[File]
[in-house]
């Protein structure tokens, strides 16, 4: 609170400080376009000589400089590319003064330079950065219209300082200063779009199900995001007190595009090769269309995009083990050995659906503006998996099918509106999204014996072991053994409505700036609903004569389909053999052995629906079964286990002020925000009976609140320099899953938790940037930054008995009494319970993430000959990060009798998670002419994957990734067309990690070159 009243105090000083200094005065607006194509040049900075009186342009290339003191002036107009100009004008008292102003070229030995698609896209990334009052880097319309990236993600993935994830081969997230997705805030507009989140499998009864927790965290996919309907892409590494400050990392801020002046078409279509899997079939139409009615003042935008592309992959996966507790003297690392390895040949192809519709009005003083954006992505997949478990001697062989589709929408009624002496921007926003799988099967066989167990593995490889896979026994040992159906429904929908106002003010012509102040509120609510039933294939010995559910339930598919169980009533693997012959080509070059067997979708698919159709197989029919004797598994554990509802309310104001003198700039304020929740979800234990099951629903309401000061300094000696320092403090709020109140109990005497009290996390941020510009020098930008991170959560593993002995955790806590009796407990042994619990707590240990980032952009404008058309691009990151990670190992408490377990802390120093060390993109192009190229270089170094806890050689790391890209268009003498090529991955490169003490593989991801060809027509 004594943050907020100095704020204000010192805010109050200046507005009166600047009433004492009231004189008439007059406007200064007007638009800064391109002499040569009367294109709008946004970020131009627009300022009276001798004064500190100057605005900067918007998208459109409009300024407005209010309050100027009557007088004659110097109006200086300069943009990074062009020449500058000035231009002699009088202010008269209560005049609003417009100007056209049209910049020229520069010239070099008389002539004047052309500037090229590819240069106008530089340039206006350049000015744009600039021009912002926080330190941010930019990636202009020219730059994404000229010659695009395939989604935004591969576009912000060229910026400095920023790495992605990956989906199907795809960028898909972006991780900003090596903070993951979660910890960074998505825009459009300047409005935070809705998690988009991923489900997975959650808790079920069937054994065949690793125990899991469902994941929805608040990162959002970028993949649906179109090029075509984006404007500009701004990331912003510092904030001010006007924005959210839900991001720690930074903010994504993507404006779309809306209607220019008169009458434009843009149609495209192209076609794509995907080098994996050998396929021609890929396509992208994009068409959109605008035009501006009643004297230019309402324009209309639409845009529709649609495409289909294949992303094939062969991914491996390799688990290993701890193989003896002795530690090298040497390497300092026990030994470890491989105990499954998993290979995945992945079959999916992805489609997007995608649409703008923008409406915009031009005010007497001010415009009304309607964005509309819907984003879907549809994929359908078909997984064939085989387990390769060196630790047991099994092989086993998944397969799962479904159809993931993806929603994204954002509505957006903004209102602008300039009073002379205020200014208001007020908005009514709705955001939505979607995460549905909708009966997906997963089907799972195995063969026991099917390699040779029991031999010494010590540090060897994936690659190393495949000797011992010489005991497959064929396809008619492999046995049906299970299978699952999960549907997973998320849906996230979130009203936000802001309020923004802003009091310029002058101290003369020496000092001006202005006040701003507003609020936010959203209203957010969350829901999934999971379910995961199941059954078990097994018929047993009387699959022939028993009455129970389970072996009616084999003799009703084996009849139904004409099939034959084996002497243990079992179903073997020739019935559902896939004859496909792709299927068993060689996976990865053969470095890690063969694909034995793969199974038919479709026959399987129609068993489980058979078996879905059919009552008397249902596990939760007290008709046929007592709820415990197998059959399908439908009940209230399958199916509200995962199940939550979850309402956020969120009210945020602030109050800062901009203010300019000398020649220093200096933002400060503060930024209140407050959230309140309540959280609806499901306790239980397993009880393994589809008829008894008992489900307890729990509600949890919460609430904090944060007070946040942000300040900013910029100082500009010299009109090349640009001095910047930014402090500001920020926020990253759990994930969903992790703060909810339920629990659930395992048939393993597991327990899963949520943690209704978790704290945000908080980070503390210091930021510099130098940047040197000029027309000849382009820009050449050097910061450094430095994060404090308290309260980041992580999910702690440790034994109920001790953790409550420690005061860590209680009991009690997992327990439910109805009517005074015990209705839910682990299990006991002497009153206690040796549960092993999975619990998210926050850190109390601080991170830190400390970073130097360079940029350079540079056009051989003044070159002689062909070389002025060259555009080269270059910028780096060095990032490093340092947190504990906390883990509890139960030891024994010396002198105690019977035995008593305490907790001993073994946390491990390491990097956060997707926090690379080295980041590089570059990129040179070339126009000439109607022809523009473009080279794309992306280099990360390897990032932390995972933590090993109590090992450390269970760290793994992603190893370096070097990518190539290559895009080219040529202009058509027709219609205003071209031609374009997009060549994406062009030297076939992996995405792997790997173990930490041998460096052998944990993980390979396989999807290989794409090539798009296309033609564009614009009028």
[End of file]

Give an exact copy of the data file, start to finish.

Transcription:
[in-house]
């Protein structure tokens, strides 16, 4: 609170400080376009000589400089590319003064330079950065219209300082200063779009199900995001007190595009090769269309995009083990050995659906503006998996099918509106999204014996072991053994409505700036609903004569389909053999052995629906079964286990002020925000009976609140320099899953938790940037930054008995009494319970993430000959990060009798998670002419994957990734067309990690070159 009243105090000083200094005065607006194509040049900075009186342009290339003191002036107009100009004008008292102003070229030995698609896209990334009052880097319309990236993600993935994830081969997230997705805030507009989140499998009864927790965290996919309907892409590494400050990392801020002046078409279509899997079939139409009615003042935008592309992959996966507790003297690392390895040949192809519709009005003083954006992505997949478990001697062989589709929408009624002496921007926003799988099967066989167990593995490889896979026994040992159906429904929908106002003010012509102040509120609510039933294939010995559910339930598919169980009533693997012959080509070059067997979708698919159709197989029919004797598994554990509802309310104001003198700039304020929740979800234990099951629903309401000061300094000696320092403090709020109140109990005497009290996390941020510009020098930008991170959560593993002995955790806590009796407990042994619990707590240990980032952009404008058309691009990151990670190992408490377990802390120093060390993109192009190229270089170094806890050689790391890209268009003498090529991955490169003490593989991801060809027509 004594943050907020100095704020204000010192805010109050200046507005009166600047009433004492009231004189008439007059406007200064007007638009800064391109002499040569009367294109709008946004970020131009627009300022009276001798004064500190100057605005900067918007998208459109409009300024407005209010309050100027009557007088004659110097109006200086300069943009990074062009020449500058000035231009002699009088202010008269209560005049609003417009100007056209049209910049020229520069010239070099008389002539004047052309500037090229590819240069106008530089340039206006350049000015744009600039021009912002926080330190941010930019990636202009020219730059994404000229010659695009395939989604935004591969576009912000060229910026400095920023790495992605990956989906199907795809960028898909972006991780900003090596903070993951979660910890960074998505825009459009300047409005935070809705998690988009991923489900997975959650808790079920069937054994065949690793125990899991469902994941929805608040990162959002970028993949649906179109090029075509984006404007500009701004990331912003510092904030001010006007924005959210839900991001720690930074903010994504993507404006779309809306209607220019008169009458434009843009149609495209192209076609794509995907080098994996050998396929021609890929396509992208994009068409959109605008035009501006009643004297230019309402324009209309639409845009529709649609495409289909294949992303094939062969991914491996390799688990290993701890193989003896002795530690090298040497390497300092026990030994470890491989105990499954998993290979995945992945079959999916992805489609997007995608649409703008923008409406915009031009005010007497001010415009009304309607964005509309819907984003879907549809994929359908078909997984064939085989387990390769060196630790047991099994092989086993998944397969799962479904159809993931993806929603994204954002509505957006903004209102602008300039009073002379205020200014208001007020908005009514709705955001939505979607995460549905909708009966997906997963089907799972195995063969026991099917390699040779029991031999010494010590540090060897994936690659190393495949000797011992010489005991497959064929396809008619492999046995049906299970299978699952999960549907997973998320849906996230979130009203936000802001309020923004802003009091310029002058101290003369020496000092001006202005006040701003507003609020936010959203209203957010969350829901999934999971379910995961199941059954078990097994018929047993009387699959022939028993009455129970389970072996009616084999003799009703084996009849139904004409099939034959084996002497243990079992179903073997020739019935559902896939004859496909792709299927068993060689996976990865053969470095890690063969694909034995793969199974038919479709026959399987129609068993489980058979078996879905059919009552008397249902596990939760007290008709046929007592709820415990197998059959399908439908009940209230399958199916509200995962199940939550979850309402956020969120009210945020602030109050800062901009203010300019000398020649220093200096933002400060503060930024209140407050959230309140309540959280609806499901306790239980397993009880393994589809008829008894008992489900307890729990509600949890919460609430904090944060007070946040942000300040900013910029100082500009010299009109090349640009001095910047930014402090500001920020926020990253759990994930969903992790703060909810339920629990659930395992048939393993597991327990899963949520943690209704978790704290945000908080980070503390210091930021510099130098940047040197000029027309000849382009820009050449050097910061450094430095994060404090308290309260980041992580999910702690440790034994109920001790953790409550420690005061860590209680009991009690997992327990439910109805009517005074015990209705839910682990299990006991002497009153206690040796549960092993999975619990998210926050850190109390601080991170830190400390970073130097360079940029350079540079056009051989003044070159002689062909070389002025060259555009080269270059910028780096060095990032490093340092947190504990906390883990509890139960030891024994010396002198105690019977035995008593305490907790001993073994946390491990390491990097956060997707926090690379080295980041590089570059990129040179070339126009000439109607022809523009473009080279794309992306280099990360390897990032932390995972933590090993109590090992450390269970760290793994992603190893370096070097990518190539290559895009080219040529202009058509027709219609205003071209031609374009997009060549994406062009030297076939992996995405792997790997173990930490041998460096052998944990993980390979396989999807290989794409090539798009296309033609564009614009009028």